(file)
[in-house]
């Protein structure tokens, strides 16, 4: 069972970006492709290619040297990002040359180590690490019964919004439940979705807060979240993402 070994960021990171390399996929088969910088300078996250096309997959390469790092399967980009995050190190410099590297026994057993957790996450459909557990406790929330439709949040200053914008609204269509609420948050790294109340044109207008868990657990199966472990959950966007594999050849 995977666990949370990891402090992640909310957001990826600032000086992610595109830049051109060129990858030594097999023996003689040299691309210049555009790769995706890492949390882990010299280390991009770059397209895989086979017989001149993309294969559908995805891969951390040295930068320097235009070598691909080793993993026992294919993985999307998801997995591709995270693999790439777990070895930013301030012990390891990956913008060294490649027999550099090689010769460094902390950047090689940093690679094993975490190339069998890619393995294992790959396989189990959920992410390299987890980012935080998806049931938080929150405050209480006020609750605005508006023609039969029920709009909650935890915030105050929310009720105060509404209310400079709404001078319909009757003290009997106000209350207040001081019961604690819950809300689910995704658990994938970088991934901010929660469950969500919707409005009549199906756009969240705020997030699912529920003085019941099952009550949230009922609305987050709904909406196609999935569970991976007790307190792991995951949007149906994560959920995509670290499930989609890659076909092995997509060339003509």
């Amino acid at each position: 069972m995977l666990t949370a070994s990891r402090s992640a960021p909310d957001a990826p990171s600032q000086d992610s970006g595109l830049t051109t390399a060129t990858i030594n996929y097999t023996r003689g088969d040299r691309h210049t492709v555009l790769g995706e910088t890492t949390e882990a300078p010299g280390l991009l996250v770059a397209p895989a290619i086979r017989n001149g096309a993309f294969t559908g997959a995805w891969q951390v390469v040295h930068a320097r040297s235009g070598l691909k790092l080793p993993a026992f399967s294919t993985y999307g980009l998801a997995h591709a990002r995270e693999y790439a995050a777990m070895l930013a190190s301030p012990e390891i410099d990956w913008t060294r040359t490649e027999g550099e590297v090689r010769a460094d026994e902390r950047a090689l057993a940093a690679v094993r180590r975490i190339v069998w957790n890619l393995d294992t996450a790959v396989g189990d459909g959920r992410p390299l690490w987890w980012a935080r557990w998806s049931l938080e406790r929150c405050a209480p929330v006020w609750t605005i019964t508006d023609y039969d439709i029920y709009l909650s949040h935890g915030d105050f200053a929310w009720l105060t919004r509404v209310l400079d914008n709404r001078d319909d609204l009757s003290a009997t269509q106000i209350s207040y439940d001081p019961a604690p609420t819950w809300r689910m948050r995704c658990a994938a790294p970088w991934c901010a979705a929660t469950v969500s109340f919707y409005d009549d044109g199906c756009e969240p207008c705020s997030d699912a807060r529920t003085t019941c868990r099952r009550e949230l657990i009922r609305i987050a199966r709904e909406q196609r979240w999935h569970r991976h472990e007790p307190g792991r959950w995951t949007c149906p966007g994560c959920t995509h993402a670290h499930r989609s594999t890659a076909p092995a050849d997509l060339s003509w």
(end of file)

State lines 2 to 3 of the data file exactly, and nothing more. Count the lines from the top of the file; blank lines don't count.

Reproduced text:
């Protein structure tokens, strides 16, 4: 069972970006492709290619040297990002040359180590690490019964919004439940979705807060979240993402 070994960021990171390399996929088969910088300078996250096309997959390469790092399967980009995050190190410099590297026994057993957790996450459909557990406790929330439709949040200053914008609204269509609420948050790294109340044109207008868990657990199966472990959950966007594999050849 995977666990949370990891402090992640909310957001990826600032000086992610595109830049051109060129990858030594097999023996003689040299691309210049555009790769995706890492949390882990010299280390991009770059397209895989086979017989001149993309294969559908995805891969951390040295930068320097235009070598691909080793993993026992294919993985999307998801997995591709995270693999790439777990070895930013301030012990390891990956913008060294490649027999550099090689010769460094902390950047090689940093690679094993975490190339069998890619393995294992790959396989189990959920992410390299987890980012935080998806049931938080929150405050209480006020609750605005508006023609039969029920709009909650935890915030105050929310009720105060509404209310400079709404001078319909009757003290009997106000209350207040001081019961604690819950809300689910995704658990994938970088991934901010929660469950969500919707409005009549199906756009969240705020997030699912529920003085019941099952009550949230009922609305987050709904909406196609999935569970991976007790307190792991995951949007149906994560959920995509670290499930989609890659076909092995997509060339003509």
């Amino acid at each position: 069972m995977l666990t949370a070994s990891r402090s992640a960021p909310d957001a990826p990171s600032q000086d992610s970006g595109l830049t051109t390399a060129t990858i030594n996929y097999t023996r003689g088969d040299r691309h210049t492709v555009l790769g995706e910088t890492t949390e882990a300078p010299g280390l991009l996250v770059a397209p895989a290619i086979r017989n001149g096309a993309f294969t559908g997959a995805w891969q951390v390469v040295h930068a320097r040297s235009g070598l691909k790092l080793p993993a026992f399967s294919t993985y999307g980009l998801a997995h591709a990002r995270e693999y790439a995050a777990m070895l930013a190190s301030p012990e390891i410099d990956w913008t060294r040359t490649e027999g550099e590297v090689r010769a460094d026994e902390r950047a090689l057993a940093a690679v094993r180590r975490i190339v069998w957790n890619l393995d294992t996450a790959v396989g189990d459909g959920r992410p390299l690490w987890w980012a935080r557990w998806s049931l938080e406790r929150c405050a209480p929330v006020w609750t605005i019964t508006d023609y039969d439709i029920y709009l909650s949040h935890g915030d105050f200053a929310w009720l105060t919004r509404v209310l400079d914008n709404r001078d319909d609204l009757s003290a009997t269509q106000i209350s207040y439940d001081p019961a604690p609420t819950w809300r689910m948050r995704c658990a994938a790294p970088w991934c901010a979705a929660t469950v969500s109340f919707y409005d009549d044109g199906c756009e969240p207008c705020s997030d699912a807060r529920t003085t019941c868990r099952r009550e949230l657990i009922r609305i987050a199966r709904e909406q196609r979240w999935h569970r991976h472990e007790p307190g792991r959950w995951t949007c149906p966007g994560c959920t995509h993402a670290h499930r989609s594999t890659a076909p092995a050849d997509l060339s003509w």